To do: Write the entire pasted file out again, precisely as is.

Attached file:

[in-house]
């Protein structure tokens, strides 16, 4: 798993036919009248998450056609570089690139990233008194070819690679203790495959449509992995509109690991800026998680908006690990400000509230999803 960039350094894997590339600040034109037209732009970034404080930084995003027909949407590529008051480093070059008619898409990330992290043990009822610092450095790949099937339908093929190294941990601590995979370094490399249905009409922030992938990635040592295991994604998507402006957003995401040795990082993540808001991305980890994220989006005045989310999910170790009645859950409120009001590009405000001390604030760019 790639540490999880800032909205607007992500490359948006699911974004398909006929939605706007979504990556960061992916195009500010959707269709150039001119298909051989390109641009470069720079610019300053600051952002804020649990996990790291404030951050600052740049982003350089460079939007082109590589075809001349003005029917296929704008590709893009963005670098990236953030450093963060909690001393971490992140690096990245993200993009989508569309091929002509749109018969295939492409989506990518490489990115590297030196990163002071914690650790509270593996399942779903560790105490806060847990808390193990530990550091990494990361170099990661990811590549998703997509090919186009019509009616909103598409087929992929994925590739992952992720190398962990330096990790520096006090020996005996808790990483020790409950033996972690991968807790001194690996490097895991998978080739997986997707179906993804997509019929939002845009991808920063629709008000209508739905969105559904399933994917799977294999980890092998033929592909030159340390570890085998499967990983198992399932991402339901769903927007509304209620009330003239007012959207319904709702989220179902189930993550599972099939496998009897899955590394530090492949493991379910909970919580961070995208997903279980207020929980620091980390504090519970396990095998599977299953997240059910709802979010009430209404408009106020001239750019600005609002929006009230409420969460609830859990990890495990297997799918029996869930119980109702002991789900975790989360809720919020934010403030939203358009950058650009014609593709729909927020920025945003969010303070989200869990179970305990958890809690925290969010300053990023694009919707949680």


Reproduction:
[in-house]
């Protein structure tokens, strides 16, 4: 798993036919009248998450056609570089690139990233008194070819690679203790495959449509992995509109690991800026998680908006690990400000509230999803 960039350094894997590339600040034109037209732009970034404080930084995003027909949407590529008051480093070059008619898409990330992290043990009822610092450095790949099937339908093929190294941990601590995979370094490399249905009409922030992938990635040592295991994604998507402006957003995401040795990082993540808001991305980890994220989006005045989310999910170790009645859950409120009001590009405000001390604030760019 790639540490999880800032909205607007992500490359948006699911974004398909006929939605706007979504990556960061992916195009500010959707269709150039001119298909051989390109641009470069720079610019300053600051952002804020649990996990790291404030951050600052740049982003350089460079939007082109590589075809001349003005029917296929704008590709893009963005670098990236953030450093963060909690001393971490992140690096990245993200993009989508569309091929002509749109018969295939492409989506990518490489990115590297030196990163002071914690650790509270593996399942779903560790105490806060847990808390193990530990550091990494990361170099990661990811590549998703997509090919186009019509009616909103598409087929992929994925590739992952992720190398962990330096990790520096006090020996005996808790990483020790409950033996972690991968807790001194690996490097895991998978080739997986997707179906993804997509019929939002845009991808920063629709008000209508739905969105559904399933994917799977294999980890092998033929592909030159340390570890085998499967990983198992399932991402339901769903927007509304209620009330003239007012959207319904709702989220179902189930993550599972099939496998009897899955590394530090492949493991379910909970919580961070995208997903279980207020929980620091980390504090519970396990095998599977299953997240059910709802979010009430209404408009106020001239750019600005609002929006009230409420969460609830859990990890495990297997799918029996869930119980109702002991789900975790989360809720919020934010403030939203358009950058650009014609593709729909927020920025945003969010303070989200869990179970305990958890809690925290969010300053990023694009919707949680």